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Matthew B Clark

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  1. Sorry, I'll quit bothering this place after this for a while! Just wanted to report that it was easier than I thought and I probably freaked myself out about all that electrical jazz. I checked over the plugs, picked up an outlet tester and a GFCI and just carefully plugged them in to avoid ripping cheap plugs etc....these things actually look really good to me. The only problem is THE SMELL. Man, I really hope whatever this Chinese factory uses in their paint and parts will burn off after an hour or two of use. PS, fully expect crappy fresnel lens to blow in half. Part of the territory. Will replace. Happy these things were affordable and didn;t blow me up! Shot some tests and am ready to roll on a short. Thanks again for all yer help to all those who helped me get over the basic humps here of not knowing anything about anything!
  2. I do apologize for this basic lack of understanding...but are you saying I ought to just unscrew the head of the plug and check to see that three wires are connected? And also, do I do the same process at the connection "to the lamp"?
  3. FIVE ELECTICIANS LATER: Everyone I found in ye olde Yello Book is scared to death of touching anything above 60 watts! Do rental houses typically do servicing/re-wiring? I'd have to think they know people at least who can. I'll give that a shot. I just can't believe how many folks are genuinely scared to death of "film lights", being that they are supposed to be "certified electricians".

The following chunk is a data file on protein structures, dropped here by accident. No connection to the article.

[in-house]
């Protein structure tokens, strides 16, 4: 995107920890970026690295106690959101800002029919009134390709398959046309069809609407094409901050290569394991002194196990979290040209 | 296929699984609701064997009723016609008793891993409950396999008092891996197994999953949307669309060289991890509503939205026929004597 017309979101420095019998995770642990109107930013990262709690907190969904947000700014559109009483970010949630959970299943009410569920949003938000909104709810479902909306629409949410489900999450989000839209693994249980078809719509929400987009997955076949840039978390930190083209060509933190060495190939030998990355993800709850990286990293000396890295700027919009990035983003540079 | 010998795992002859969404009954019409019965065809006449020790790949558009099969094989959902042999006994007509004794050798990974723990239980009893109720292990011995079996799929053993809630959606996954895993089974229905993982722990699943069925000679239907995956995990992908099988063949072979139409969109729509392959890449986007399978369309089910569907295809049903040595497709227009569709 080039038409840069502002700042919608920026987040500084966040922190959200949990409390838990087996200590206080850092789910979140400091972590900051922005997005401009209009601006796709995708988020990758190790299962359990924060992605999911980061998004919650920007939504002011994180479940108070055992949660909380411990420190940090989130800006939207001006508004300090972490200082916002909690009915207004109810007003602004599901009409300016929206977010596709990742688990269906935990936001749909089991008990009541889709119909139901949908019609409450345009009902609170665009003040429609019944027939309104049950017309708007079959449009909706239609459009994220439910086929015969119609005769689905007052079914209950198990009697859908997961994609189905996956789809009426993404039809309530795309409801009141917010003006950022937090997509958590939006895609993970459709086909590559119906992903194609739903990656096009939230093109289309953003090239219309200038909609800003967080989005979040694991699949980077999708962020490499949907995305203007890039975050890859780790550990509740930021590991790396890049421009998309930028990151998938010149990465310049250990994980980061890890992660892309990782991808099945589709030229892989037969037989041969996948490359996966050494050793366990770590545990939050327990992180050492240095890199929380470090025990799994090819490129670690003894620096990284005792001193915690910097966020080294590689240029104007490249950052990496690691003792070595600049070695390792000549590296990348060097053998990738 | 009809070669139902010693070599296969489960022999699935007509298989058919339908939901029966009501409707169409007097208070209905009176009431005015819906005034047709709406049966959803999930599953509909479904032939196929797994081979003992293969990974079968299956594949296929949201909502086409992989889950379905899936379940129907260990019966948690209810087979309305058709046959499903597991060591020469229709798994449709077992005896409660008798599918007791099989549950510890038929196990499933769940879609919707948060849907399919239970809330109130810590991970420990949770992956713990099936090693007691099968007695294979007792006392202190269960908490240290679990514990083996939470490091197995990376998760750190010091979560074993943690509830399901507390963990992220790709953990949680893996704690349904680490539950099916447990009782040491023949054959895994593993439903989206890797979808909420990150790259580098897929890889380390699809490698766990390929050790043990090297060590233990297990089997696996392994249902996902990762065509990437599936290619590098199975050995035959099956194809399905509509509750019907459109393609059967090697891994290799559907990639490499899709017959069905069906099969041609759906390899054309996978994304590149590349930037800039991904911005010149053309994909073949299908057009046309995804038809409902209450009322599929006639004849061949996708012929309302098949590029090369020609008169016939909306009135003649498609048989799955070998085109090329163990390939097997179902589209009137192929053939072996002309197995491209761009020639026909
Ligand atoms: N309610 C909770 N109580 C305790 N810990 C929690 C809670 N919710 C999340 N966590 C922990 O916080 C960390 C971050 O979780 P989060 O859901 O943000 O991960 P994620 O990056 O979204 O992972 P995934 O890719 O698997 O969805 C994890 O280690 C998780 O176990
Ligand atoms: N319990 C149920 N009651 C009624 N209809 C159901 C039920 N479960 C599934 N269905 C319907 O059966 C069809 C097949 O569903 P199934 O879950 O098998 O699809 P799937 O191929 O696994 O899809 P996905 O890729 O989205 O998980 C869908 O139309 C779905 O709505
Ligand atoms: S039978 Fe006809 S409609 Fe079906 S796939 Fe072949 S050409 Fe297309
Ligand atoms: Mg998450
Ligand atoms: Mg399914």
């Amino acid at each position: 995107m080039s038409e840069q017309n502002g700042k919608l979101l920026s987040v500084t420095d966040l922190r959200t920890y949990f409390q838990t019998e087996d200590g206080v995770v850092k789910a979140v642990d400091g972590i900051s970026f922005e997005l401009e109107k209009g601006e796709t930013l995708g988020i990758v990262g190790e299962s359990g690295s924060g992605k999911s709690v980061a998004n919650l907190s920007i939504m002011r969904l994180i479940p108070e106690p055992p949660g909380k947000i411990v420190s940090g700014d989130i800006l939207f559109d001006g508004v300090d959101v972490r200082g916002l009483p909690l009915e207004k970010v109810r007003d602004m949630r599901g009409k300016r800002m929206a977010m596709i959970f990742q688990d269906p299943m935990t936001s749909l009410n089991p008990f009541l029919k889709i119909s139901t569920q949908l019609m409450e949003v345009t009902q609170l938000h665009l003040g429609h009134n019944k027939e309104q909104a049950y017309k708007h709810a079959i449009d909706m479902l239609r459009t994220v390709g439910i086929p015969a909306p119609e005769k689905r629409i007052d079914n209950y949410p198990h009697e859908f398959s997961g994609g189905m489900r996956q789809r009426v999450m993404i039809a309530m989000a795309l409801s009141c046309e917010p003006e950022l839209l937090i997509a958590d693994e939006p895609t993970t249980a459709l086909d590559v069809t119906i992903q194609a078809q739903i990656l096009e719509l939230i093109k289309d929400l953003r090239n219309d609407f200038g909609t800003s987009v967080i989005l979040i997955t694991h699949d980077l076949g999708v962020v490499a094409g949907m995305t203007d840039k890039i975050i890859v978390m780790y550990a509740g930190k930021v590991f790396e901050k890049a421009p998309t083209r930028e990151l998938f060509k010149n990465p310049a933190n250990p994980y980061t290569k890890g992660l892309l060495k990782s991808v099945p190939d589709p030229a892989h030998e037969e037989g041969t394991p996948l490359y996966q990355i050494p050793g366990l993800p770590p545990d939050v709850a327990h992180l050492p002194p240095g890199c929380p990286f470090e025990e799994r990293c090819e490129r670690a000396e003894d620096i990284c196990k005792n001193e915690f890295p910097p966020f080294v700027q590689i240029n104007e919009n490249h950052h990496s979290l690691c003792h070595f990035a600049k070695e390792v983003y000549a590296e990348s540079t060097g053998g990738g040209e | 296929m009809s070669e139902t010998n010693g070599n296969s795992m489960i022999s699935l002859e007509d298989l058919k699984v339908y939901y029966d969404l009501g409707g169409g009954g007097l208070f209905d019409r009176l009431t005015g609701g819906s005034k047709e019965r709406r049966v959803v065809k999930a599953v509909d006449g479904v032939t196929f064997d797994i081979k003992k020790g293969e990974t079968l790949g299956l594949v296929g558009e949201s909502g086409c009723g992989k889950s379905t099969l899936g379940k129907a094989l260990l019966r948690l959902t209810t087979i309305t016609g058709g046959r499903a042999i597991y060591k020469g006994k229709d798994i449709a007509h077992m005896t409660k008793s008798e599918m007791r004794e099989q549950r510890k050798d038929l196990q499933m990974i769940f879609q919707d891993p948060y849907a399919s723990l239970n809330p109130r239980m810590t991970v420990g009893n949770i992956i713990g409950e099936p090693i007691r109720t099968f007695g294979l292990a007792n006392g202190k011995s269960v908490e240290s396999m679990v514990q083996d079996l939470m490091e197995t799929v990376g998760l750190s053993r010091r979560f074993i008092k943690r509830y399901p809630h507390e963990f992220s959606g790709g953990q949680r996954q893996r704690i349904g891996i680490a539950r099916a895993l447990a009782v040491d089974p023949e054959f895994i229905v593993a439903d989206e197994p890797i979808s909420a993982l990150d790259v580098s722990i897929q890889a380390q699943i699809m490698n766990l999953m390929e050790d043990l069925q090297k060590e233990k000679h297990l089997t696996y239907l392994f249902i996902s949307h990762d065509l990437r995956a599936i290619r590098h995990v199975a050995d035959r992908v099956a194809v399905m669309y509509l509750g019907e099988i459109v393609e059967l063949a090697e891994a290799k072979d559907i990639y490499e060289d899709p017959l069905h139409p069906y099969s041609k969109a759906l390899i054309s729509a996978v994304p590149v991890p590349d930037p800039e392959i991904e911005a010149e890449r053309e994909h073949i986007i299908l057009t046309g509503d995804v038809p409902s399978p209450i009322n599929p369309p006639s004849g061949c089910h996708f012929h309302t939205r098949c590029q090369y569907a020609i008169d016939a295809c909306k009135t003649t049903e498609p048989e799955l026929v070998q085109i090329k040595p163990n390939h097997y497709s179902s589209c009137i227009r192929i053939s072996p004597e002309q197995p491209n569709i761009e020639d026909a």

4. Is it easy to change a mount yourself? Not an adapter, but the actual mount on one of these? I just bought a Peleng 8mm lens that was listed as an M42 mount, and it arrived with a Nikon mount. This is shipped all the way from Belarus, so right after I complained that he sent me a Nikon mount Peleng, he suggests he can send me the "actual mount" to replace myself. Turning this into an M42. This scares me a lot....since I just bought a new lens, and expect it to work as a new lens...and I am just now getting this as my first lens other than my stock Meteor zoom on my Krasnogorsk 3. I am a little worried I will miss something very obvious and screw it up "mounting this myself". Is it easy to do? Or should I send this thing back straight up and ask for a new one?
  5. Ouch. I got punked paying double that! Oh well. Yeah I was wondering about the fuses too. I'll make a nice bag of extra fuses and globes for all my cheap gear!